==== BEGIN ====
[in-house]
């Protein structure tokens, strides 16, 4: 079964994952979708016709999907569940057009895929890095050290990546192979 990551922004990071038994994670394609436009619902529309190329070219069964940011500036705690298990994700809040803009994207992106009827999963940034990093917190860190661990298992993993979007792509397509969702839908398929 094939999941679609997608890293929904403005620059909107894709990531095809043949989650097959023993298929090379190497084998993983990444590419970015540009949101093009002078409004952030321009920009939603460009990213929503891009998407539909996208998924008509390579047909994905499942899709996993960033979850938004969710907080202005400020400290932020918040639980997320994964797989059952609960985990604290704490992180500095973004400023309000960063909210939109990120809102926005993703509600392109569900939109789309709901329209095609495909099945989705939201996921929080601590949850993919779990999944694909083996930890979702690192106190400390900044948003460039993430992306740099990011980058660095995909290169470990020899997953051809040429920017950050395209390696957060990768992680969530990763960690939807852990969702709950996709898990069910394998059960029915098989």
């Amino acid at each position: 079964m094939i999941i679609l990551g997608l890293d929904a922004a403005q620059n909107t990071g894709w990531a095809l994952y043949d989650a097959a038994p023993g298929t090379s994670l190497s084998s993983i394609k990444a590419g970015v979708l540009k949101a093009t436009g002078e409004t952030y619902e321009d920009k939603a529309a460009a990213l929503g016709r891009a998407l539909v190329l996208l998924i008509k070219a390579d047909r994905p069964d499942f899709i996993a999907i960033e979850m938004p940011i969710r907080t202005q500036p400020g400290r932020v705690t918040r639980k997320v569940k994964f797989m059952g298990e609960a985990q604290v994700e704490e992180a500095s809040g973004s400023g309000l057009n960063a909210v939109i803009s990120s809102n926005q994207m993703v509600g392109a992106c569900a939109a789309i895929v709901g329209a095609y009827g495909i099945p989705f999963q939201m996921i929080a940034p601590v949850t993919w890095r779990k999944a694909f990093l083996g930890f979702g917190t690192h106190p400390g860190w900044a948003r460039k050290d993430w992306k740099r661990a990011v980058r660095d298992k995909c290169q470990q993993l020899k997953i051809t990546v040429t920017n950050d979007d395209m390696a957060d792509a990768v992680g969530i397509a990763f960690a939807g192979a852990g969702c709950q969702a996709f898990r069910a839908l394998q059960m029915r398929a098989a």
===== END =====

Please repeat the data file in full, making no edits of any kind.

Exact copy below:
[in-house]
């Protein structure tokens, strides 16, 4: 079964994952979708016709999907569940057009895929890095050290990546192979 990551922004990071038994994670394609436009619902529309190329070219069964940011500036705690298990994700809040803009994207992106009827999963940034990093917190860190661990298992993993979007792509397509969702839908398929 094939999941679609997608890293929904403005620059909107894709990531095809043949989650097959023993298929090379190497084998993983990444590419970015540009949101093009002078409004952030321009920009939603460009990213929503891009998407539909996208998924008509390579047909994905499942899709996993960033979850938004969710907080202005400020400290932020918040639980997320994964797989059952609960985990604290704490992180500095973004400023309000960063909210939109990120809102926005993703509600392109569900939109789309709901329209095609495909099945989705939201996921929080601590949850993919779990999944694909083996930890979702690192106190400390900044948003460039993430992306740099990011980058660095995909290169470990020899997953051809040429920017950050395209390696957060990768992680969530990763960690939807852990969702709950996709898990069910394998059960029915098989």
């Amino acid at each position: 079964m094939i999941i679609l990551g997608l890293d929904a922004a403005q620059n909107t990071g894709w990531a095809l994952y043949d989650a097959a038994p023993g298929t090379s994670l190497s084998s993983i394609k990444a590419g970015v979708l540009k949101a093009t436009g002078e409004t952030y619902e321009d920009k939603a529309a460009a990213l929503g016709r891009a998407l539909v190329l996208l998924i008509k070219a390579d047909r994905p069964d499942f899709i996993a999907i960033e979850m938004p940011i969710r907080t202005q500036p400020g400290r932020v705690t918040r639980k997320v569940k994964f797989m059952g298990e609960a985990q604290v994700e704490e992180a500095s809040g973004s400023g309000l057009n960063a909210v939109i803009s990120s809102n926005q994207m993703v509600g392109a992106c569900a939109a789309i895929v709901g329209a095609y009827g495909i099945p989705f999963q939201m996921i929080a940034p601590v949850t993919w890095r779990k999944a694909f990093l083996g930890f979702g917190t690192h106190p400390g860190w900044a948003r460039k050290d993430w992306k740099r661990a990011v980058r660095d298992k995909c290169q470990q993993l020899k997953i051809t990546v040429t920017n950050d979007d395209m390696a957060d792509a990768v992680g969530i397509a990763f960690a939807g192979a852990g969702c709950q969702a996709f898990r069910a839908l394998q059960m029915r398929a098989a």